· M.A.P.: stands for MATERIAL-AUDIENCE-PERFORMER. Your material must suit the audience and the performer. Do material that defines YOU. Also groom your material to fit the competition. For example if you are competing for a broadcast television competition, you know that the material must be “television-clean.” Best way to determine this is to YouTube comedians who appear on the Tonight Show and other late night shows and make note of where they draw the line with their material. What’s acceptable innuendo, etc. It’s not only words that get cut by the censors, certain themes are also deemed inappropriate for broadcast T.V. For example if you think you’re clean and you end your set with “…so I went to my room and jerked off!” You’re not going to get on national T.V. and you probably will not make it through the preliminary rounds.

· BE PROFESSIONAL: seems like a pretty obvious tip. But you would be amazed at how many people behave unprofessionally at these events. From showing up drunk or high to arguing with event coordinators over trivial matters, these behaviors reflect on your professionalism and will definitely reflect on your ability to succeed in a competition. Sometimes competitions come with inconveniences (whether it’s waiting in long lines, cattle calls, dealing with disorganization, etc.) be as cordial as possible and be the guy/girl who can help with the situation rather than hinder it. The organizers discuss the event with each other and if your name comes up and you’re referred to as the “asshole who didn’t want to wait in line, ” then guess who’s not moving to the quarters or the semis? Perception is everything. When people don’t know you by reputation all they have is the first impression you give them. You are performing from the moment you fill out that entry form and submit your video so do it as professionally as possible.

· BE SUPPORTIVE: You are not only involved in a competition to win it, you are also in it to meet and network with other professionals. If you are supportive and friendly, odds are you’ll walk away from the competition with some connections to other future gigs. So do yourself a favor and stay positive and helpful.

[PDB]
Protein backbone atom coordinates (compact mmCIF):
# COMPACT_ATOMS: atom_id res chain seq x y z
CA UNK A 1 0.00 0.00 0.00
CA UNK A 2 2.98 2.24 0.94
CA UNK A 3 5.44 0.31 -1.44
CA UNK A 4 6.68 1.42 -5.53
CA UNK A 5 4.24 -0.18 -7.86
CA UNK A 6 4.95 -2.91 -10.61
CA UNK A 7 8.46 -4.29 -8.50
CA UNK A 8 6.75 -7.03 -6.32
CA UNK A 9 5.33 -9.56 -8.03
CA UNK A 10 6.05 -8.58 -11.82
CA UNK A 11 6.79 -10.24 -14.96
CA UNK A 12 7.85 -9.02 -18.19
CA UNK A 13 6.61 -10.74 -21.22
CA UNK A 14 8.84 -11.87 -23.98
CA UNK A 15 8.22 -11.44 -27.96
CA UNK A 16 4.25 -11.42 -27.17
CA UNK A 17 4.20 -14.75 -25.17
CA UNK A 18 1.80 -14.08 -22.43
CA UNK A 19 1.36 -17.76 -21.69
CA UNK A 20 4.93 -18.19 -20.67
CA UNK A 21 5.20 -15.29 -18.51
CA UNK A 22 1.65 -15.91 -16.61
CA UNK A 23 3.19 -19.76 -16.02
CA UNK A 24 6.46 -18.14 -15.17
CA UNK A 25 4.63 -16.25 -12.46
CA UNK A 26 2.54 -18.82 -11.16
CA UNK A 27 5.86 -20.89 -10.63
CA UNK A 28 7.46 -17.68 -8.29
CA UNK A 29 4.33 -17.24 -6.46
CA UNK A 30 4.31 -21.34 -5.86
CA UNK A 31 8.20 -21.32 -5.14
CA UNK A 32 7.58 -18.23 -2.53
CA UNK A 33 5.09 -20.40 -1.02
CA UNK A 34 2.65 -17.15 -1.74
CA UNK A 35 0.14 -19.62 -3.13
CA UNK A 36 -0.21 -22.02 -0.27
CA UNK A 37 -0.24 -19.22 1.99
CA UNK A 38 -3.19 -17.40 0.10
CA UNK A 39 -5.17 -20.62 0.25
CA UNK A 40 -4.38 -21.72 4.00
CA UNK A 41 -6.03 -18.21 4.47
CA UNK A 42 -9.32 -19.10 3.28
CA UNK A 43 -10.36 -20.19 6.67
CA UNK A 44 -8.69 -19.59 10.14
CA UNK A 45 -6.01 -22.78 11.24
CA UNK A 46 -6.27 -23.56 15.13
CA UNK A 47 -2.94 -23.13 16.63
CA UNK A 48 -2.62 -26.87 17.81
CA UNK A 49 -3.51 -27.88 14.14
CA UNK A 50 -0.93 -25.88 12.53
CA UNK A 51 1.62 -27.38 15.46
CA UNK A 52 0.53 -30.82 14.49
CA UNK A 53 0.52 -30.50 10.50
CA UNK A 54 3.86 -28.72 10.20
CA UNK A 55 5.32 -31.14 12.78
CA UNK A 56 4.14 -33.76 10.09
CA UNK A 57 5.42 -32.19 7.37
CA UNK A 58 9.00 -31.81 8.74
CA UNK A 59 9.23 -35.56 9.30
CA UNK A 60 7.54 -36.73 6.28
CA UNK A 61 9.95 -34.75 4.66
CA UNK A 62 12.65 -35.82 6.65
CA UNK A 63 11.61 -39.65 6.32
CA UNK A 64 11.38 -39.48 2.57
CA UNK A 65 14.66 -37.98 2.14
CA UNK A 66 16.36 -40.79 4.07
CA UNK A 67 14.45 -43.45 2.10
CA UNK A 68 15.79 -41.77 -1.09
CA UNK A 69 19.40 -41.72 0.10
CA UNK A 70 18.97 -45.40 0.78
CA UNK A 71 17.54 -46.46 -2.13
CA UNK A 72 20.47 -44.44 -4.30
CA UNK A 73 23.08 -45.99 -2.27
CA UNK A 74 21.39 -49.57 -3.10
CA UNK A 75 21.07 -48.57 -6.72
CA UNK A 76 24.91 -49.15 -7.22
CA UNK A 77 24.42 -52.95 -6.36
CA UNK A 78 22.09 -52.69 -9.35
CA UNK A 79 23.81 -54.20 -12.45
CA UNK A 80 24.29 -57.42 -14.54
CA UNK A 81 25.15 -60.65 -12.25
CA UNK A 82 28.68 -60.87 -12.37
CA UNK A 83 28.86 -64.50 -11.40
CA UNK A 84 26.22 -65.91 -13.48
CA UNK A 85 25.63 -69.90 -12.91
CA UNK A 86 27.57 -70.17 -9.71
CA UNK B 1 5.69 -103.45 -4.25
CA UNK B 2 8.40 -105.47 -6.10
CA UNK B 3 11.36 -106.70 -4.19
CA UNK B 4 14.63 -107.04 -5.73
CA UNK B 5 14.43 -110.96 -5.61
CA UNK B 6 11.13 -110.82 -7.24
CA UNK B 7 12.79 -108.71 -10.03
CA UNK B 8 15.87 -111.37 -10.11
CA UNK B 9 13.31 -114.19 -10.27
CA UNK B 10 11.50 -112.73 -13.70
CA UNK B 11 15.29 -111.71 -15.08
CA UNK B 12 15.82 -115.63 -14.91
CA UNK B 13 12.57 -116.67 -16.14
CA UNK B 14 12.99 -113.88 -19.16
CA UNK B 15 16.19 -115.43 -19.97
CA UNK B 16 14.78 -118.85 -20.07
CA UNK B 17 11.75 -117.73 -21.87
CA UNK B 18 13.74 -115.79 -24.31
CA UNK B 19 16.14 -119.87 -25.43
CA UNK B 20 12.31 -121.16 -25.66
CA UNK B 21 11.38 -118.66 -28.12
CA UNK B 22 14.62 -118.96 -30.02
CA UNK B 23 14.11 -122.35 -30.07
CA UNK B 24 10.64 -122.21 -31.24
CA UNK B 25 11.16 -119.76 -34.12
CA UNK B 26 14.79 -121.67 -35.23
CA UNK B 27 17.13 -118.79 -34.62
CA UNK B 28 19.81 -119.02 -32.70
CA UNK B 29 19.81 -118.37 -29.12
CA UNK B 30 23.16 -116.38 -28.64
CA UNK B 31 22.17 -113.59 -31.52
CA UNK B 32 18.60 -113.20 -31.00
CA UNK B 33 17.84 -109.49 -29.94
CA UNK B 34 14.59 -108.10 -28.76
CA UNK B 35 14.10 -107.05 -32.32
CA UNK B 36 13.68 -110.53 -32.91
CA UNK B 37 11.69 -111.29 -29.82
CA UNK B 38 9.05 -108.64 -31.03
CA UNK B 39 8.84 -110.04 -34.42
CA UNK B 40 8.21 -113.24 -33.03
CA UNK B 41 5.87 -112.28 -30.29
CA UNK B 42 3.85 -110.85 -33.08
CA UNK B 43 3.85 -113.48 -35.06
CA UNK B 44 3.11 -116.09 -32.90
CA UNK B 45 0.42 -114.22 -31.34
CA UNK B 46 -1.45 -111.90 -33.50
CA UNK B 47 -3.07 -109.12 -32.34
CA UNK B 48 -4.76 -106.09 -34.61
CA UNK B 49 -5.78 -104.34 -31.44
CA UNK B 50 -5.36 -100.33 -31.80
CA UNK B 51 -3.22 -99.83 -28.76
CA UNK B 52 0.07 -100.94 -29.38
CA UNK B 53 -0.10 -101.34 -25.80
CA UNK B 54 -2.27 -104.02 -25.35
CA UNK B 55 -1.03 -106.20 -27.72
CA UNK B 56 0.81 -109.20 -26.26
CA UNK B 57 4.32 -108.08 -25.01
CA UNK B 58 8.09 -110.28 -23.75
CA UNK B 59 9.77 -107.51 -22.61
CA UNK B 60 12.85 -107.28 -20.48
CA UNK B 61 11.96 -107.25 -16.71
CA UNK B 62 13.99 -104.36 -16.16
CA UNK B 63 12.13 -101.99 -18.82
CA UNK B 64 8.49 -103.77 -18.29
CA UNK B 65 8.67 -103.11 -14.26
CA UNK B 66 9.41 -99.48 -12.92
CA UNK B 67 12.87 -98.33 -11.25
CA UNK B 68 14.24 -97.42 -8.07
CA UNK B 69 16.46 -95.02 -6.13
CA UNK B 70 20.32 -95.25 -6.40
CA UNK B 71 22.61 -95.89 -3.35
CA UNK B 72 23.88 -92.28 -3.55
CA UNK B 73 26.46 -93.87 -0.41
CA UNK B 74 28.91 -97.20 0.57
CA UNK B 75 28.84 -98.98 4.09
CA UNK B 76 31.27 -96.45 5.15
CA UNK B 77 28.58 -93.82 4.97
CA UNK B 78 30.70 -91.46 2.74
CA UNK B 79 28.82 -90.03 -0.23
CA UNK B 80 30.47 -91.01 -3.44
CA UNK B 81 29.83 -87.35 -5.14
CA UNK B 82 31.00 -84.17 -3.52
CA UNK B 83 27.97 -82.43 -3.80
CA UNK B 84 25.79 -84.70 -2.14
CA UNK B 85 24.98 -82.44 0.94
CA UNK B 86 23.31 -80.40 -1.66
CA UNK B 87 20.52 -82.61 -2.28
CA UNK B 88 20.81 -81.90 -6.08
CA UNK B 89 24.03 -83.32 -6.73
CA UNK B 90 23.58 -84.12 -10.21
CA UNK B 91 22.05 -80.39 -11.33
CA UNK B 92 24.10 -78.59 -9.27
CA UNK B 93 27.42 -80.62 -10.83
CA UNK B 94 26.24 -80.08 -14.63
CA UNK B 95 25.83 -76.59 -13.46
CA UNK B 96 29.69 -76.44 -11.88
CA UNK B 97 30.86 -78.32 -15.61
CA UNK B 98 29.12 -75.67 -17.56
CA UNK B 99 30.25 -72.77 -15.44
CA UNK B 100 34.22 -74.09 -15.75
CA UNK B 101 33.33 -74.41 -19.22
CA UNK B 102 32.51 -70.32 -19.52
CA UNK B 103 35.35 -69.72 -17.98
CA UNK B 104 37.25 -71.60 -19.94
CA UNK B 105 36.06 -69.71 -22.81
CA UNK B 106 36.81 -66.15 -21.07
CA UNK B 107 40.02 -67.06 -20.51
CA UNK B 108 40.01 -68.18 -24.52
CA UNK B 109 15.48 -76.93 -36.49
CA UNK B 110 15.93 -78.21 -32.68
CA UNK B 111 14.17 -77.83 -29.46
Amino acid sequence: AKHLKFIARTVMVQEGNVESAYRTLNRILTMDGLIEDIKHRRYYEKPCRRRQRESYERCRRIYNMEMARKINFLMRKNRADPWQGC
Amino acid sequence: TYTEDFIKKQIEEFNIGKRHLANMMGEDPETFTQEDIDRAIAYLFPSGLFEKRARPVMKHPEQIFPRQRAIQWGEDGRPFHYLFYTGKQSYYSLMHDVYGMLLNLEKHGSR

· SUBMIT QUALITY VIDEO: Back to first impressions. If the competition has you submitting video, submit the best quality you have. Make sure the sound level is good and you can be understood and make sure the video seems reasonably professional. Don’t submit something you shot in front of your fireplace. (Don’t laugh, it’s been done!). Submit something that has been preferably shot in front of a live audience (as opposed to a dead one!) and best reflects the professional image you want to put forth.

· FOLLOW THE RULES: All comedy competition come with rules and terms. A polite piece of advice–READ THEM! It’s called the fine print. Know right off the bat what you’re getting into and what the terms are. You don’t want to get there and realize that you’re not prepared or that you didn’t meet the criteria. For example if they wanted a set to be 2 minutes only. Then you better keep to the time. I don’t care how funny you are, if you break the rules, the organizers will most likely disqualify you. Don’t lose on a technicality. Follow the rules.

· HAVE FUN!: This is very important. When you do a competition, have a good time. It’s a long-shot that you are going to win. The more competitions you do, the more you improve the higher your odds. So while you’re there have a good time. You’ll enjoy it more it will reflect in your professionalism and it leaves your mind in a better state to identify and create new material. Who knows, while your involved in the competition you might find yourself with a new comedy bit. Five new minutes on doing comedy competitions!